On the other hand, as Carroll discovered, for mostly white, wealthy gay fathers, parental essentialism was marginalizing. The idea that their children were deprived of something by not having a mother was threaded through their lives in ways that limited their access to parental opportunities and legitimacy. One married gay father in Texas, for example, expressed frustration with parental essentialism, arguing that parents of any gender play a mixture of masculine and feminine roles: “The thing that really gets me sometimes, this assumption that kids have to have a mom and a dad, and if they don’t … you’re somehow depriving them. … If you’re only thinking that you’re gonna be maternal and you’re never gonna have to do something that is dad-like, it’s ridiculous. Same goes for dads. That day has come and gone.”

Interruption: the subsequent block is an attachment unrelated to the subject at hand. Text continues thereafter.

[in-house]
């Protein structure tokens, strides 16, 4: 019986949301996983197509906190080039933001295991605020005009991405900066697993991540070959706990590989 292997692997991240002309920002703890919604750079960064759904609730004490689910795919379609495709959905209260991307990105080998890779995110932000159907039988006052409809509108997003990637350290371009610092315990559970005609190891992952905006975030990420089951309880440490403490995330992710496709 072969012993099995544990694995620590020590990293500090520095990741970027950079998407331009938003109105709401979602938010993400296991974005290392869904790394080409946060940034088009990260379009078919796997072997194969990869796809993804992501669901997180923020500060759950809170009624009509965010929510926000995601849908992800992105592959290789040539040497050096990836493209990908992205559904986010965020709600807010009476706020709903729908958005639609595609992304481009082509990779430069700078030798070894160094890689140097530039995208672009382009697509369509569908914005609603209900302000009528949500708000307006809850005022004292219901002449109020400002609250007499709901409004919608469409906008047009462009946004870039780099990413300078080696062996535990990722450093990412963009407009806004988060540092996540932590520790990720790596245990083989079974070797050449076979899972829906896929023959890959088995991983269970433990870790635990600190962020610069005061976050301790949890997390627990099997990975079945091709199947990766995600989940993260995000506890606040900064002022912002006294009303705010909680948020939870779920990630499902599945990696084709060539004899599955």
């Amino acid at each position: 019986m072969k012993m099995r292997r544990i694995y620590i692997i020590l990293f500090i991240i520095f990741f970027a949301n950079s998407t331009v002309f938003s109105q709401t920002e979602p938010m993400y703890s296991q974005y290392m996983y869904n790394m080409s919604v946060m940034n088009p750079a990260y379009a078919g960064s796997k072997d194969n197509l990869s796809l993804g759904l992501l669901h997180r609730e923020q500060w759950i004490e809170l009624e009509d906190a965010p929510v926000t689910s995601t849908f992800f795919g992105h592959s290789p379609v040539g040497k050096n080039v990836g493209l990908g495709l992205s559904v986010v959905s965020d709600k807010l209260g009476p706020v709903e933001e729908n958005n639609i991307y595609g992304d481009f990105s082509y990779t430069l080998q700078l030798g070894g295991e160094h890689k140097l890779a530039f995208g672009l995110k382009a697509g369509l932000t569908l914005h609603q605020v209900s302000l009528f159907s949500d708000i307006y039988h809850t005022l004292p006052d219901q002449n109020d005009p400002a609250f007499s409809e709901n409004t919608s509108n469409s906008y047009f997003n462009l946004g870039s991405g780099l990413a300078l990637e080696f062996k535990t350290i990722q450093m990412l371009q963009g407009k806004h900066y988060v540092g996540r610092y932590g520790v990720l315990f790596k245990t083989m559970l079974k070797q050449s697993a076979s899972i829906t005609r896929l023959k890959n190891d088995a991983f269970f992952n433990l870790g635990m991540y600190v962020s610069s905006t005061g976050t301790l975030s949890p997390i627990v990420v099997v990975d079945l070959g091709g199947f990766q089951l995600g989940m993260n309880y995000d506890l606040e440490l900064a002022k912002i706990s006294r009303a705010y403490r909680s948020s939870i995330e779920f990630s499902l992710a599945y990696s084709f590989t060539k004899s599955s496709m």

Understood collectively, we realized that fathers’ social positions at the intersections of race, class, and sexuality fundamentally shaped how they responded to parental essentialist ideas. Studying these two differentially situated groups of fathers in tandem taught us valuable lessons about the persistent salience and harms of parental essentialism. The idea that fathering is essential – as in, important, unique, and innate – is especially powerful in the absence of viable economic and social support for disadvantaged families and especially for marginalized men still beholden to white middle-class norms of “responsible” fatherhood. On the other hand, the notion that families are somehow incomplete without mothers perpetuates dangerous and demoralizing views of gay fathers raising children as essentially lacking.